Martis Lookout + Martis Peak

Lake Tahoe + Northern Sierra, California

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Martis Lookout + Martis Peak


  • Parking and trailhead.- Martis Lookout + Martis Peak
  • A steady climb to the top.- Martis Lookout + Martis Peak
  • Blue blazes mark the main trail.- Martis Lookout + Martis Peak
  • The final fork. Martis Peak continues climbing to the left; the Tahoe Rim Trail is straight.- Martis Lookout + Martis Peak
  • The parking gate before the lookout.- Martis Lookout + Martis Peak
  • Martis Fire Lookout (8,667').- Martis Lookout + Martis Peak
  • Interior of the lookout.- Martis Lookout + Martis Peak
  • Overlooking Lake Tahoe and the Northstar slopes.- Martis Lookout + Martis Peak
  • The view from Martis Peak (8,749').- Martis Lookout + Martis Peak
  • - Martis Lookout + Martis Peak
Overview + Weather
Great views. Backcountry opportunities.
Snowmobile traffic.
Lake Tahoe + Northern Sierra, CA
Pets allowed: 
Net Elevation Gain: 
1,706.00 ft (519.99 m)
Parking Pass: 
Not Required
Preferable Season(s):
Total Distance: 
7.60 mi (12.23 km)
Trail type: 
Trailhead Elevation: 
7,043.00 ft (2,146.71 m)
Current Local Weather:
Adventure Description

Adventure Description

Pro Contributor

The trail to Martis Peak is around 4 miles of steady climbing through dense snow-covered forest, but for those who stick it out, the old Martis Fire Lookout just below the 8,749-foot peak provides a break from the outdoor elements and provides a panoramic view over the Lake Tahoe Basin, the western Sierra peaks, and northern valleys and summits.

Beginning at the parking area and trailhead just about 0.5 miles north of Brockway Summit, the trail to the peak covers the slow incline of Martis Peak Road, a seasonal logging road that has the potential to get busy with snowmobile traffic (each logging road beyond the gate is named Martis Peak Road; this route covers the most direct route to the peak.)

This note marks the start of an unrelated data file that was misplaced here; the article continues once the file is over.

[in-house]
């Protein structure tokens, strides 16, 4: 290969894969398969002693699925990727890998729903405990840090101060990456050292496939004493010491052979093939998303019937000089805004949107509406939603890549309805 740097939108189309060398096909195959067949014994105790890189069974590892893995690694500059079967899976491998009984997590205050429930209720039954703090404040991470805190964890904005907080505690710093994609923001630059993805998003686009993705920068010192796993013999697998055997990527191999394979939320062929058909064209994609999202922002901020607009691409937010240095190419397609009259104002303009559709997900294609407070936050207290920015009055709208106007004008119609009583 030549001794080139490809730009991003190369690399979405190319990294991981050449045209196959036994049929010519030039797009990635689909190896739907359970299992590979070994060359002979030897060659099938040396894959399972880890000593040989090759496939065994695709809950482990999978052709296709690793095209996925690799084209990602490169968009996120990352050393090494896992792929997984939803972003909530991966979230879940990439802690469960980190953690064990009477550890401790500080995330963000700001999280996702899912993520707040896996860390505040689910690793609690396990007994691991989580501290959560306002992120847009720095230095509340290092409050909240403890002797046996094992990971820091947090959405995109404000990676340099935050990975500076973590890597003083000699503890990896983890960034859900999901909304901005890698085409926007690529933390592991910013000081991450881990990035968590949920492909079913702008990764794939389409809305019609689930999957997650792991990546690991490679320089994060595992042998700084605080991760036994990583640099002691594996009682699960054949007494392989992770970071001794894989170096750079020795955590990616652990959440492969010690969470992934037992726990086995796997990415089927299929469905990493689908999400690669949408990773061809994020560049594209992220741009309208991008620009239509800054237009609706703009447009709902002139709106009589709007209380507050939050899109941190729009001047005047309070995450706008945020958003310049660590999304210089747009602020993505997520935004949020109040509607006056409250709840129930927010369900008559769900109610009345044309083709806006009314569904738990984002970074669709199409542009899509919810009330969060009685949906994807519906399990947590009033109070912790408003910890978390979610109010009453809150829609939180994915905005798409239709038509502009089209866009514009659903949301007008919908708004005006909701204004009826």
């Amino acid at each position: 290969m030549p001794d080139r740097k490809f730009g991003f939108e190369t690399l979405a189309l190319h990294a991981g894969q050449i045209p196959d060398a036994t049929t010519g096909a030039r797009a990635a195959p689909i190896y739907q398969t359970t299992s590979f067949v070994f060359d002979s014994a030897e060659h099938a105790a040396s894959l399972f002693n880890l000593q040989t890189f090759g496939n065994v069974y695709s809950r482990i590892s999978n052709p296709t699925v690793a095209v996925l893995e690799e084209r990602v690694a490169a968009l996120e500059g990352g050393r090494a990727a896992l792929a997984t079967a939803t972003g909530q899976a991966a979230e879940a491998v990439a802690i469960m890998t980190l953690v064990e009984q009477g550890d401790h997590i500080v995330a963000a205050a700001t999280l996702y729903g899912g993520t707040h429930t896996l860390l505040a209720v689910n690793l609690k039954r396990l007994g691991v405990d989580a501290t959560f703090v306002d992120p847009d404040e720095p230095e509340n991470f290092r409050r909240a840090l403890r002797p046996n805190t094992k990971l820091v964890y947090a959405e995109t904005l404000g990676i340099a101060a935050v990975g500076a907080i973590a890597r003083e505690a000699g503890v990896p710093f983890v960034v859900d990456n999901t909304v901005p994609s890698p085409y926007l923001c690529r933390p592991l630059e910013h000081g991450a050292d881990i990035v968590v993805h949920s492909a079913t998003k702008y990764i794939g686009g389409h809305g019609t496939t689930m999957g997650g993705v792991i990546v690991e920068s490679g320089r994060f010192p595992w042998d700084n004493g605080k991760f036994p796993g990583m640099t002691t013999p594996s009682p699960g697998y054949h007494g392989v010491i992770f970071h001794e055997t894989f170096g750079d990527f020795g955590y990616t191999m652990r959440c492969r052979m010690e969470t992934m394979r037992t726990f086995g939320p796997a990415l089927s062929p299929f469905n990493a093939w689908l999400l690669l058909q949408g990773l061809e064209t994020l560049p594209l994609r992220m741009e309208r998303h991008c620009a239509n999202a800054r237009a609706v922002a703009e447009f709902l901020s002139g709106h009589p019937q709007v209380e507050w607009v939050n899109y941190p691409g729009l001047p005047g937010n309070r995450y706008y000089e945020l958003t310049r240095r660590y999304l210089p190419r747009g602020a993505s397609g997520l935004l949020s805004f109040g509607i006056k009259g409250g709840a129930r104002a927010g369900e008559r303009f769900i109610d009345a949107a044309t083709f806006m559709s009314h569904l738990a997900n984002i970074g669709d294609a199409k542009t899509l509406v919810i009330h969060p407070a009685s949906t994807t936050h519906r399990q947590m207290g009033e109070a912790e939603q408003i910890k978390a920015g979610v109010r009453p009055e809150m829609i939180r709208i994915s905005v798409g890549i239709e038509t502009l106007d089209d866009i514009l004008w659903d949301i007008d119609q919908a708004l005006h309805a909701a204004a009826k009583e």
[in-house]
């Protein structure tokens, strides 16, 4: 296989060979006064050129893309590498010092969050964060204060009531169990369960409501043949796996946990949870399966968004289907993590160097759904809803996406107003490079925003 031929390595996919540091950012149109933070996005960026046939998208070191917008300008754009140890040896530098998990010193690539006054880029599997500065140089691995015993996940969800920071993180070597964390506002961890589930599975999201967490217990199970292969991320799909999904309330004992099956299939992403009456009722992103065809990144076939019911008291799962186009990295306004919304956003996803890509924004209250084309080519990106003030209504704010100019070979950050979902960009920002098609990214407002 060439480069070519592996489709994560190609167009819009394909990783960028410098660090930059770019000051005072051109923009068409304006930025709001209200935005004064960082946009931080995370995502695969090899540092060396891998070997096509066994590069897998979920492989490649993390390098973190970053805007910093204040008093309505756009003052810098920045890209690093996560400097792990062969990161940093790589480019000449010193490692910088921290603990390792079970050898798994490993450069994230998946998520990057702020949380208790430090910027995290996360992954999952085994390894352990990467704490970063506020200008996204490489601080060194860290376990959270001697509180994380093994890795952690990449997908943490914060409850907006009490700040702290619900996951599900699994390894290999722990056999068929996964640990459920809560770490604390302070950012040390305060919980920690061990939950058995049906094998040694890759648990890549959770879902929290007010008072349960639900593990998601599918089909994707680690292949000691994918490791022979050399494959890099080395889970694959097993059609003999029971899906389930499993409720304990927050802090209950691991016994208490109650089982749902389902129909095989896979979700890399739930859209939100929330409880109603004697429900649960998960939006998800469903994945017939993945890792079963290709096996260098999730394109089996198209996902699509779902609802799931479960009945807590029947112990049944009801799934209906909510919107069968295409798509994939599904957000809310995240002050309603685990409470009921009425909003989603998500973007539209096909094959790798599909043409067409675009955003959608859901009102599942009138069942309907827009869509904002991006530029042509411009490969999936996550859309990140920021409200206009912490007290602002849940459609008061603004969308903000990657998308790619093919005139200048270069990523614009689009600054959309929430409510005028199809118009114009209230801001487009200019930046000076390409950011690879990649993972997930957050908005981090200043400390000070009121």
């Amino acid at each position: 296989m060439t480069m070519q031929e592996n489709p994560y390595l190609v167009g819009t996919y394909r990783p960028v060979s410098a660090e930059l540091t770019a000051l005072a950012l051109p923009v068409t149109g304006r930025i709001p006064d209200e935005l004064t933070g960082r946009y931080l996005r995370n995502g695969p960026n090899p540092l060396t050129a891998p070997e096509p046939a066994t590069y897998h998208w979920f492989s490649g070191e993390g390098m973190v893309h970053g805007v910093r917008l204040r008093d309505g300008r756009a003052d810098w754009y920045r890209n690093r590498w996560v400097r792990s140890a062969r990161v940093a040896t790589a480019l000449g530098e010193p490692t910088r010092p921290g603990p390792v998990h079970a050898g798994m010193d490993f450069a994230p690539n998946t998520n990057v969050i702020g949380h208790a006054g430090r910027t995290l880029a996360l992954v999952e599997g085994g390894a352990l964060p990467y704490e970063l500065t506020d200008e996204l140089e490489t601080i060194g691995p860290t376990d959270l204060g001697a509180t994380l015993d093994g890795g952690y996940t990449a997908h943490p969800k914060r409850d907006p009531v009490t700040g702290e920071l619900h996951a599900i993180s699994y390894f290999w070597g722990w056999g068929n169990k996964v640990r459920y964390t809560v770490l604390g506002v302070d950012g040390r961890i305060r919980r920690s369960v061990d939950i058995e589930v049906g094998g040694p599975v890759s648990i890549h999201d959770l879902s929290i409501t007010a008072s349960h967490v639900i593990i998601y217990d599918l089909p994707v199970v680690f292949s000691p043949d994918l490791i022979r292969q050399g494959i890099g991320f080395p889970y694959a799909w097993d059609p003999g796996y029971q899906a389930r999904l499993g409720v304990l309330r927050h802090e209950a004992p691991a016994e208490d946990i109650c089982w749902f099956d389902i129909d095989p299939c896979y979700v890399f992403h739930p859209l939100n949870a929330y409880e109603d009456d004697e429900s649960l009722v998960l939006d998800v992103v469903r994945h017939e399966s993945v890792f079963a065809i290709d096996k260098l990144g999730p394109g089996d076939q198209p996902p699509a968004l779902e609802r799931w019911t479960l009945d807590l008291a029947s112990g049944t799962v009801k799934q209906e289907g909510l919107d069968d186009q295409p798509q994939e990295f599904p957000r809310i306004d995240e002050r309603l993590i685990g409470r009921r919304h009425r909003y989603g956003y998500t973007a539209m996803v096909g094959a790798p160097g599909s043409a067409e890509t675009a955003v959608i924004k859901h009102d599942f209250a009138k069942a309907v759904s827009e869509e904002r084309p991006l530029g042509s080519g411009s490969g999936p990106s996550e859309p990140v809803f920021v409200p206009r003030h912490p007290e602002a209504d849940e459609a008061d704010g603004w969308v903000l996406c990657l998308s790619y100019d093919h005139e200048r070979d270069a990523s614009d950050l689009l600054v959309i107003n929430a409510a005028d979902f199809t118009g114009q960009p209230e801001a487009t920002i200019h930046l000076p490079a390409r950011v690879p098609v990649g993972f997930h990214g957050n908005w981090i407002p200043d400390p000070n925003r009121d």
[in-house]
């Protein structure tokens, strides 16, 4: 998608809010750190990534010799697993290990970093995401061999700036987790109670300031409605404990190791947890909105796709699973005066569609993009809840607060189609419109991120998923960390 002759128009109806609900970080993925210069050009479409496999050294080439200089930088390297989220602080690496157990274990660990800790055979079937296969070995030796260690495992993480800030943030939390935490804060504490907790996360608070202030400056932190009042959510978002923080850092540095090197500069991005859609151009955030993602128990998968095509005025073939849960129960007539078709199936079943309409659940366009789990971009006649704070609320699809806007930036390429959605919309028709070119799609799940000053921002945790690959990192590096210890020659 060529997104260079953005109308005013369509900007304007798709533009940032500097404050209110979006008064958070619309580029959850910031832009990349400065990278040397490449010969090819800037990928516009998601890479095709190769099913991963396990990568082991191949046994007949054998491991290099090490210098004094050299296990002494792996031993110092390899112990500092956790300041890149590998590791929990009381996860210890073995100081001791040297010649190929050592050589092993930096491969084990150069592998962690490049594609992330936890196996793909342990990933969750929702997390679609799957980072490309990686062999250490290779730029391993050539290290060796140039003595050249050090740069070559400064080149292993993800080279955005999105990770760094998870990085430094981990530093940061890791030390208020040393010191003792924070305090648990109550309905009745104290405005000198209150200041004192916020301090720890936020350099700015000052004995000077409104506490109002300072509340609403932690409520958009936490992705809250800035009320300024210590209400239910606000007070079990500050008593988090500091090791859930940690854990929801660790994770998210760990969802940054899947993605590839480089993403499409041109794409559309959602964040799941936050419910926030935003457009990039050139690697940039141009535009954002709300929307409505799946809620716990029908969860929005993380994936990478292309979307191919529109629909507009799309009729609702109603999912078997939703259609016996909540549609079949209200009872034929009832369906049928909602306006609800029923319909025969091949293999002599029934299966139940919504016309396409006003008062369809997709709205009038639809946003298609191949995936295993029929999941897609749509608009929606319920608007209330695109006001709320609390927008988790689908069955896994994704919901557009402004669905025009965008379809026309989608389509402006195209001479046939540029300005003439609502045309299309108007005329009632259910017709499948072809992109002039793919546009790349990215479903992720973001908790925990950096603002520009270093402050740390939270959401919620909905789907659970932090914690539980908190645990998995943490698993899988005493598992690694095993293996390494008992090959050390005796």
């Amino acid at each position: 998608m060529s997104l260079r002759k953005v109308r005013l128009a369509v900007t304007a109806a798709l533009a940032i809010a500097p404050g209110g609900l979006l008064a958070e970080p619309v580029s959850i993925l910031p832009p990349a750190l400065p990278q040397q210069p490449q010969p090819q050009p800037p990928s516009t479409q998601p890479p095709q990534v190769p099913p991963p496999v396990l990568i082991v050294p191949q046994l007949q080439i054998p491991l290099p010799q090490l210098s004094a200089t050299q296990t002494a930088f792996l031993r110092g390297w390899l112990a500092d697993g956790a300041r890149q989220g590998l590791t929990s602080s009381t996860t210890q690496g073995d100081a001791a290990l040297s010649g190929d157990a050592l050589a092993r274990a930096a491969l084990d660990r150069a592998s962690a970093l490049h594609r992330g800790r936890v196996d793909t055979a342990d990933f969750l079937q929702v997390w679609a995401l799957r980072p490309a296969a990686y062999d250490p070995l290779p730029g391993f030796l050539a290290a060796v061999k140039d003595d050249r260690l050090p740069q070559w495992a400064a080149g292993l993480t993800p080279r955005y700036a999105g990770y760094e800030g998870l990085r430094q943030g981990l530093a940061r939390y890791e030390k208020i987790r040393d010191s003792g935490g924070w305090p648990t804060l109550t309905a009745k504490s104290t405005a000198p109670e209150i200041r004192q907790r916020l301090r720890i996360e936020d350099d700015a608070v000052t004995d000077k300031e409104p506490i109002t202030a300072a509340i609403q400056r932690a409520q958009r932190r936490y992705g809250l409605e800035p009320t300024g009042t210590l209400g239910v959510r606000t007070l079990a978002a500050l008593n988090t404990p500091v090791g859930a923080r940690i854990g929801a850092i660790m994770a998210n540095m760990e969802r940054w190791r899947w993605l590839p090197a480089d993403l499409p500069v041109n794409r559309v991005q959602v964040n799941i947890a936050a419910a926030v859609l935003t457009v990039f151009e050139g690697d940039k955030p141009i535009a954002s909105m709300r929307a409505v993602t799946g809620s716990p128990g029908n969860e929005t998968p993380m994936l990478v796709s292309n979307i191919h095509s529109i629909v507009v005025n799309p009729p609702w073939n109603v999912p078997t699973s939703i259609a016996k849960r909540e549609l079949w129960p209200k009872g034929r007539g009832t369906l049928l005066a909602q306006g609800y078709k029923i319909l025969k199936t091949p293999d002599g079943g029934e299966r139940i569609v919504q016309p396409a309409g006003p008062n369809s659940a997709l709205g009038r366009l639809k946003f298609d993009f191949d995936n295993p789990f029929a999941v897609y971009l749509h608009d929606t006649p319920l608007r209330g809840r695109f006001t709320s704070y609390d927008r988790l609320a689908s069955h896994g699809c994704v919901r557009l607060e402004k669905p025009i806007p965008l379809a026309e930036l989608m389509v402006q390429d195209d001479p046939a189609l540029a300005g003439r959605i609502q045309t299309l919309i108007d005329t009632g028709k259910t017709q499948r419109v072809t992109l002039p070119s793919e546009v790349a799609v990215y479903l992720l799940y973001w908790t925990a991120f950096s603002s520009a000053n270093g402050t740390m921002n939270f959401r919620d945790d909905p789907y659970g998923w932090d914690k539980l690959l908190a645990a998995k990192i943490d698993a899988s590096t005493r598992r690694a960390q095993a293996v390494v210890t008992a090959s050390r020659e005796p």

Thick pine forest lines each side of the road, and you'll see minor logging spurs and trails that fork into the dense canopy. Though much of the land is national forest, many boundaries are marked by signs denoting logging company ownership and varying degrees of legal accessibility, so use your discretion before exploring the backcountry around here.

To reach the summit, follow the main road as it climbs, levels out into rolling terrain for a short while, and then climbs some more. The only confusing intersection comes about 1.9 miles in at a large clearing where you continue in a northeast direction, picking up the blue diamond trail blazes nailed into the trees. 

Much of this road skirts the Tahoe Rim Trail, allowing the intrepid to create a loop route. At the point just before Martis Peak Road meets a gate and ends at the Tahoe Rim Trail, the path to the lookout takes a left turn to the north and ascends 0.6 miles. You'll then emerge from the trees to see the lookout and a small area with picnic tables and a vault toilet.

Martis Fire Lookout (8,667 feet), built in 1914, fell into disuse in the 1970s and was subsequently damaged by vandals. Laminated stories posted on the interior walls describe the lookout's restoration. It now welcomes everyone inside, and it can be a nice spot to warm up and eat some food following the 1,700-foot climb. The view stretches from Verdi Peak about 300 degrees to Freel and Jobs Peak and the slopes of Heavenly; only Martis Peak interrupts the view to the east.

The path that ascends the final 100 feet to the summit of Martis Peak lies clearly to the east. 

From here, turn around and enjoy the mostly downhill trek back to the gate. With a little pre-planning it is possible to connect with the Tahoe Rim Trail or one of the other branches of Martis Peak Road for a different path back to the trailhead.

Backcountry Safety

Winter backcountry adventures can be dangerous outdoor activities that pose significant risks as conditions affecting safety (i.e. weather, snowpack stability, avalanche hazard) are constantly changing. Prior to engaging in these activities each individual should get the proper training to make safe decisions and be equipped to use avalanche safety resources and tools. Please visit our Backcountry Skiing and Avalanche Safety post to learn more.

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(24 within a 30 mile radius)

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(121 within a 30 mile radius)

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